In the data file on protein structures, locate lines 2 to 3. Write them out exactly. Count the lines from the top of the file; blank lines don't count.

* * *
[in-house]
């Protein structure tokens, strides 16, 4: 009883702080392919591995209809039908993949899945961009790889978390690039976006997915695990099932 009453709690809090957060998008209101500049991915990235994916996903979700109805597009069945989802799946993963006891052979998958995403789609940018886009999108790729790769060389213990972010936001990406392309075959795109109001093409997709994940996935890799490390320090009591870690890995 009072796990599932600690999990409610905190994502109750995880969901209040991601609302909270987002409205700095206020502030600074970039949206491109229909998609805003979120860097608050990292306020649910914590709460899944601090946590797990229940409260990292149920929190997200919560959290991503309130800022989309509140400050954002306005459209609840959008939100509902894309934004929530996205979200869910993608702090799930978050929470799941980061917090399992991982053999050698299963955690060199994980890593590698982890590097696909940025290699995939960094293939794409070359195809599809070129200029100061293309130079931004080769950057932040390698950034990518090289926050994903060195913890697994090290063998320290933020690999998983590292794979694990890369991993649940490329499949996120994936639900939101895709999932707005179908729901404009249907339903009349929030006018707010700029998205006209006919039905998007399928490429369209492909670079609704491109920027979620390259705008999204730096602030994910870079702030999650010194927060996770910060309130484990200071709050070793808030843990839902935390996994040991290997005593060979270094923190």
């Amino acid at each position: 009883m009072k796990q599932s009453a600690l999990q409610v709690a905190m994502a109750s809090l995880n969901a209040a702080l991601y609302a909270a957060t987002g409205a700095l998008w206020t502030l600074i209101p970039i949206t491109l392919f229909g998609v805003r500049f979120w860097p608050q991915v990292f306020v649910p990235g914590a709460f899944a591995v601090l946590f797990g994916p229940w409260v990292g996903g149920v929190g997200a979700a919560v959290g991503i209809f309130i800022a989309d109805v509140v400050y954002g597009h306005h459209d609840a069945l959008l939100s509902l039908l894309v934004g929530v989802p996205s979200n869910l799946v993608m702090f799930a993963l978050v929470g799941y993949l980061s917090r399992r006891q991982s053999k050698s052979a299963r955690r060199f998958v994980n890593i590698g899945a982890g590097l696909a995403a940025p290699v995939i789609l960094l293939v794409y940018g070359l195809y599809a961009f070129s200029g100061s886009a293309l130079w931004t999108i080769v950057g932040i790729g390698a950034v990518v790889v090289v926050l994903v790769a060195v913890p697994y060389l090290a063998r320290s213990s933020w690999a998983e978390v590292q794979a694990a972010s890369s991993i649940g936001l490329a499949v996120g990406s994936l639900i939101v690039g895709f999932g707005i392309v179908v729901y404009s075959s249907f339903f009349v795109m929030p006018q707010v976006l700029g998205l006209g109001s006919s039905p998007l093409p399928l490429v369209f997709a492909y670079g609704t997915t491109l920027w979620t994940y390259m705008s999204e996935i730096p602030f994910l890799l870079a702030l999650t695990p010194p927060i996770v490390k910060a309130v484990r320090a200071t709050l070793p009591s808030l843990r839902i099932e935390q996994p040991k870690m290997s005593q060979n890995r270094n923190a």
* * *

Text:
């Protein structure tokens, strides 16, 4: 009883702080392919591995209809039908993949899945961009790889978390690039976006997915695990099932 009453709690809090957060998008209101500049991915990235994916996903979700109805597009069945989802799946993963006891052979998958995403789609940018886009999108790729790769060389213990972010936001990406392309075959795109109001093409997709994940996935890799490390320090009591870690890995 009072796990599932600690999990409610905190994502109750995880969901209040991601609302909270987002409205700095206020502030600074970039949206491109229909998609805003979120860097608050990292306020649910914590709460899944601090946590797990229940409260990292149920929190997200919560959290991503309130800022989309509140400050954002306005459209609840959008939100509902894309934004929530996205979200869910993608702090799930978050929470799941980061917090399992991982053999050698299963955690060199994980890593590698982890590097696909940025290699995939960094293939794409070359195809599809070129200029100061293309130079931004080769950057932040390698950034990518090289926050994903060195913890697994090290063998320290933020690999998983590292794979694990890369991993649940490329499949996120994936639900939101895709999932707005179908729901404009249907339903009349929030006018707010700029998205006209006919039905998007399928490429369209492909670079609704491109920027979620390259705008999204730096602030994910870079702030999650010194927060996770910060309130484990200071709050070793808030843990839902935390996994040991290997005593060979270094923190």
């Amino acid at each position: 009883m009072k796990q599932s009453a600690l999990q409610v709690a905190m994502a109750s809090l995880n969901a209040a702080l991601y609302a909270a957060t987002g409205a700095l998008w206020t502030l600074i209101p970039i949206t491109l392919f229909g998609v805003r500049f979120w860097p608050q991915v990292f306020v649910p990235g914590a709460f899944a591995v601090l946590f797990g994916p229940w409260v990292g996903g149920v929190g997200a979700a919560v959290g991503i209809f309130i800022a989309d109805v509140v400050y954002g597009h306005h459209d609840a069945l959008l939100s509902l039908l894309v934004g929530v989802p996205s979200n869910l799946v993608m702090f799930a993963l978050v929470g799941y993949l980061s917090r399992r006891q991982s053999k050698s052979a299963r955690r060199f998958v994980n890593i590698g899945a982890g590097l696909a995403a940025p290699v995939i789609l960094l293939v794409y940018g070359l195809y599809a961009f070129s200029g100061s886009a293309l130079w931004t999108i080769v950057g932040i790729g390698a950034v990518v790889v090289v926050l994903v790769a060195v913890p697994y060389l090290a063998r320290s213990s933020w690999a998983e978390v590292q794979a694990a972010s890369s991993i649940g936001l490329a499949v996120g990406s994936l639900i939101v690039g895709f999932g707005i392309v179908v729901y404009s075959s249907f339903f009349v795109m929030p006018q707010v976006l700029g998205l006209g109001s006919s039905p998007l093409p399928l490429v369209f997709a492909y670079g609704t997915t491109l920027w979620t994940y390259m705008s999204e996935i730096p602030f994910l890799l870079a702030l999650t695990p010194p927060i996770v490390k910060a309130v484990r320090a200071t709050l070793p009591s808030l843990r839902i099932e935390q996994p040991k870690m290997s005593q060979n890995r270094n923190a």